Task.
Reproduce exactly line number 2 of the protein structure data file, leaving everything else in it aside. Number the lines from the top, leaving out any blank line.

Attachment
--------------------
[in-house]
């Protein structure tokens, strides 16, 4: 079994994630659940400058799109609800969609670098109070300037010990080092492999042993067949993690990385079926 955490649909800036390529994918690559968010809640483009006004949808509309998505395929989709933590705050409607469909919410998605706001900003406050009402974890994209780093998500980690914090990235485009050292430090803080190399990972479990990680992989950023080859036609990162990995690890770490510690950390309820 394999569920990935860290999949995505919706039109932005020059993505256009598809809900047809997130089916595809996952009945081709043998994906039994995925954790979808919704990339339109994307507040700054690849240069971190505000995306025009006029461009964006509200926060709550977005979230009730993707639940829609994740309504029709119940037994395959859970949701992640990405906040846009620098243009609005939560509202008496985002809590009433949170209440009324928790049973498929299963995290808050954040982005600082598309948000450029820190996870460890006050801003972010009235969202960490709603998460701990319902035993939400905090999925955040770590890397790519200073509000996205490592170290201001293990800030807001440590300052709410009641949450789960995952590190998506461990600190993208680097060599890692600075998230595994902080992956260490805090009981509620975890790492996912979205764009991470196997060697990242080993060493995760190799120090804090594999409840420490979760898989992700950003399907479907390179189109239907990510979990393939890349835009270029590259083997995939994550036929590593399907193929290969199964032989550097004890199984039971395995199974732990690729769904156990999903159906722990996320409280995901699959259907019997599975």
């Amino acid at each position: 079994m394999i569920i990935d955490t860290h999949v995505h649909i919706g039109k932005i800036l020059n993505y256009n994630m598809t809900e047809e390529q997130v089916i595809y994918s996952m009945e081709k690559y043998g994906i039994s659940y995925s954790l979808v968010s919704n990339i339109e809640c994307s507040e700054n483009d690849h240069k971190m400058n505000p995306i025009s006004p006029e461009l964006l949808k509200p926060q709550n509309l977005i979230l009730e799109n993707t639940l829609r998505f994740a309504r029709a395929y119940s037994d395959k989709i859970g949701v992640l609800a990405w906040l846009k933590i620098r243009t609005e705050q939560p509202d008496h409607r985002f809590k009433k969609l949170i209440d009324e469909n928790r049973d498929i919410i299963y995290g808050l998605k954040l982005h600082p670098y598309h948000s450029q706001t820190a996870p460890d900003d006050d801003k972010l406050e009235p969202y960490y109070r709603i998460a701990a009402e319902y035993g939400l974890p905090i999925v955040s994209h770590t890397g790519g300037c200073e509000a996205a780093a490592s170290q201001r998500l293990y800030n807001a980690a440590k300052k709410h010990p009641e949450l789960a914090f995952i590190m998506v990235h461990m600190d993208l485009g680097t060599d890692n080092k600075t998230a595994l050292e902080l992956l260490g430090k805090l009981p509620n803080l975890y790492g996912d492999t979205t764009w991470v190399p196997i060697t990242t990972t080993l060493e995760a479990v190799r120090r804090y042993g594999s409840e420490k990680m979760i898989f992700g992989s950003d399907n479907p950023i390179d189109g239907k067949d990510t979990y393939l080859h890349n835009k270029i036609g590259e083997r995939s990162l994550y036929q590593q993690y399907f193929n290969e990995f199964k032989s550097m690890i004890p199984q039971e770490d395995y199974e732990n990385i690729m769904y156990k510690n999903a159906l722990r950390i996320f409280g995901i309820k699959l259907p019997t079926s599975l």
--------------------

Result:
């Protein structure tokens, strides 16, 4: 079994994630659940400058799109609800969609670098109070300037010990080092492999042993067949993690990385079926 955490649909800036390529994918690559968010809640483009006004949808509309998505395929989709933590705050409607469909919410998605706001900003406050009402974890994209780093998500980690914090990235485009050292430090803080190399990972479990990680992989950023080859036609990162990995690890770490510690950390309820 394999569920990935860290999949995505919706039109932005020059993505256009598809809900047809997130089916595809996952009945081709043998994906039994995925954790979808919704990339339109994307507040700054690849240069971190505000995306025009006029461009964006509200926060709550977005979230009730993707639940829609994740309504029709119940037994395959859970949701992640990405906040846009620098243009609005939560509202008496985002809590009433949170209440009324928790049973498929299963995290808050954040982005600082598309948000450029820190996870460890006050801003972010009235969202960490709603998460701990319902035993939400905090999925955040770590890397790519200073509000996205490592170290201001293990800030807001440590300052709410009641949450789960995952590190998506461990600190993208680097060599890692600075998230595994902080992956260490805090009981509620975890790492996912979205764009991470196997060697990242080993060493995760190799120090804090594999409840420490979760898989992700950003399907479907390179189109239907990510979990393939890349835009270029590259083997995939994550036929590593399907193929290969199964032989550097004890199984039971395995199974732990690729769904156990999903159906722990996320409280995901699959259907019997599975």